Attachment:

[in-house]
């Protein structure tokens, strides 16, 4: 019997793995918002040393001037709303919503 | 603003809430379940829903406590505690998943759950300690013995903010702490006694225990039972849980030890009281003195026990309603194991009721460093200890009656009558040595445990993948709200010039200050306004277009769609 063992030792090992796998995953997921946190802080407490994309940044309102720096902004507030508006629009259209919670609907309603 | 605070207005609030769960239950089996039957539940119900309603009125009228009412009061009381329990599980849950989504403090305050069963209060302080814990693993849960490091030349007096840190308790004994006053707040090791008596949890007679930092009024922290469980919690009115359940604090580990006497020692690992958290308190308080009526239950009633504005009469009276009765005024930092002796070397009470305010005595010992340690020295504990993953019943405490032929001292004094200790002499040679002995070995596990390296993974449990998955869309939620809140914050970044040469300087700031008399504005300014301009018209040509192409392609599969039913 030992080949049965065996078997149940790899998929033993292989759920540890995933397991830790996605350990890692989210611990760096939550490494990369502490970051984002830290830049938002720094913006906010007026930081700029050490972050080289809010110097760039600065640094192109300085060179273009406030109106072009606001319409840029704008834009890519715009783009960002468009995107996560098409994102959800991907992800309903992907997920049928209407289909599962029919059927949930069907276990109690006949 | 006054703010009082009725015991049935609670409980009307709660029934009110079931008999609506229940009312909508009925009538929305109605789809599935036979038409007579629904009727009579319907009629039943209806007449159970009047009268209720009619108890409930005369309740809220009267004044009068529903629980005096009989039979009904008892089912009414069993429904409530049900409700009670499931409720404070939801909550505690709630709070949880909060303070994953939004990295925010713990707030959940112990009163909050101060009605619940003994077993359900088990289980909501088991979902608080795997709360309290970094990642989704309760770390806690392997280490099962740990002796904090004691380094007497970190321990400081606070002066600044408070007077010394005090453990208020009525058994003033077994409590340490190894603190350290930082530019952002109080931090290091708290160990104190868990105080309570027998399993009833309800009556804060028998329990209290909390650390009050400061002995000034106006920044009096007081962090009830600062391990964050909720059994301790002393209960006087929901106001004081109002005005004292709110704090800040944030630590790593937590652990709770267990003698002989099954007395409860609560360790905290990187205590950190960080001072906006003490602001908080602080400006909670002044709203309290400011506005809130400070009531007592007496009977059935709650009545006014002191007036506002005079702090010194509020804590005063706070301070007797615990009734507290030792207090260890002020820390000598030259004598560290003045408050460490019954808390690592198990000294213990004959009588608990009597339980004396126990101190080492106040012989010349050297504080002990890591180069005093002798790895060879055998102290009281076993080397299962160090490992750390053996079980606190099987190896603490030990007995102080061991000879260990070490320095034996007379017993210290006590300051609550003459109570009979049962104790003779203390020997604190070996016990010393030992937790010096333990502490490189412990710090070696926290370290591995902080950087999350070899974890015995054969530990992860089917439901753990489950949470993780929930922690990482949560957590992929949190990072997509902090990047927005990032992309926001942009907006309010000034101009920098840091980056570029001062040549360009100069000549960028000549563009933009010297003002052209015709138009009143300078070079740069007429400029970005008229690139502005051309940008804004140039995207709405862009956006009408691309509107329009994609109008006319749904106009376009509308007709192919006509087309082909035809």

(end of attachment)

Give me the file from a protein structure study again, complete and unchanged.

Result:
[in-house]
């Protein structure tokens, strides 16, 4: 019997793995918002040393001037709303919503 | 603003809430379940829903406590505690998943759950300690013995903010702490006694225990039972849980030890009281003195026990309603194991009721460093200890009656009558040595445990993948709200010039200050306004277009769609 063992030792090992796998995953997921946190802080407490994309940044309102720096902004507030508006629009259209919670609907309603 | 605070207005609030769960239950089996039957539940119900309603009125009228009412009061009381329990599980849950989504403090305050069963209060302080814990693993849960490091030349007096840190308790004994006053707040090791008596949890007679930092009024922290469980919690009115359940604090580990006497020692690992958290308190308080009526239950009633504005009469009276009765005024930092002796070397009470305010005595010992340690020295504990993953019943405490032929001292004094200790002499040679002995070995596990390296993974449990998955869309939620809140914050970044040469300087700031008399504005300014301009018209040509192409392609599969039913 030992080949049965065996078997149940790899998929033993292989759920540890995933397991830790996605350990890692989210611990760096939550490494990369502490970051984002830290830049938002720094913006906010007026930081700029050490972050080289809010110097760039600065640094192109300085060179273009406030109106072009606001319409840029704008834009890519715009783009960002468009995107996560098409994102959800991907992800309903992907997920049928209407289909599962029919059927949930069907276990109690006949 | 006054703010009082009725015991049935609670409980009307709660029934009110079931008999609506229940009312909508009925009538929305109605789809599935036979038409007579629904009727009579319907009629039943209806007449159970009047009268209720009619108890409930005369309740809220009267004044009068529903629980005096009989039979009904008892089912009414069993429904409530049900409700009670499931409720404070939801909550505690709630709070949880909060303070994953939004990295925010713990707030959940112990009163909050101060009605619940003994077993359900088990289980909501088991979902608080795997709360309290970094990642989704309760770390806690392997280490099962740990002796904090004691380094007497970190321990400081606070002066600044408070007077010394005090453990208020009525058994003033077994409590340490190894603190350290930082530019952002109080931090290091708290160990104190868990105080309570027998399993009833309800009556804060028998329990209290909390650390009050400061002995000034106006920044009096007081962090009830600062391990964050909720059994301790002393209960006087929901106001004081109002005005004292709110704090800040944030630590790593937590652990709770267990003698002989099954007395409860609560360790905290990187205590950190960080001072906006003490602001908080602080400006909670002044709203309290400011506005809130400070009531007592007496009977059935709650009545006014002191007036506002005079702090010194509020804590005063706070301070007797615990009734507290030792207090260890002020820390000598030259004598560290003045408050460490019954808390690592198990000294213990004959009588608990009597339980004396126990101190080492106040012989010349050297504080002990890591180069005093002798790895060879055998102290009281076993080397299962160090490992750390053996079980606190099987190896603490030990007995102080061991000879260990070490320095034996007379017993210290006590300051609550003459109570009979049962104790003779203390020997604190070996016990010393030992937790010096333990502490490189412990710090070696926290370290591995902080950087999350070899974890015995054969530990992860089917439901753990489950949470993780929930922690990482949560957590992929949190990072997509902090990047927005990032992309926001942009907006309010000034101009920098840091980056570029001062040549360009100069000549960028000549563009933009010297003002052209015709138009009143300078070079740069007429400029970005008229690139502005051309940008804004140039995207709405862009956006009408691309509107329009994609109008006319749904106009376009509308007709192919006509087309082909035809």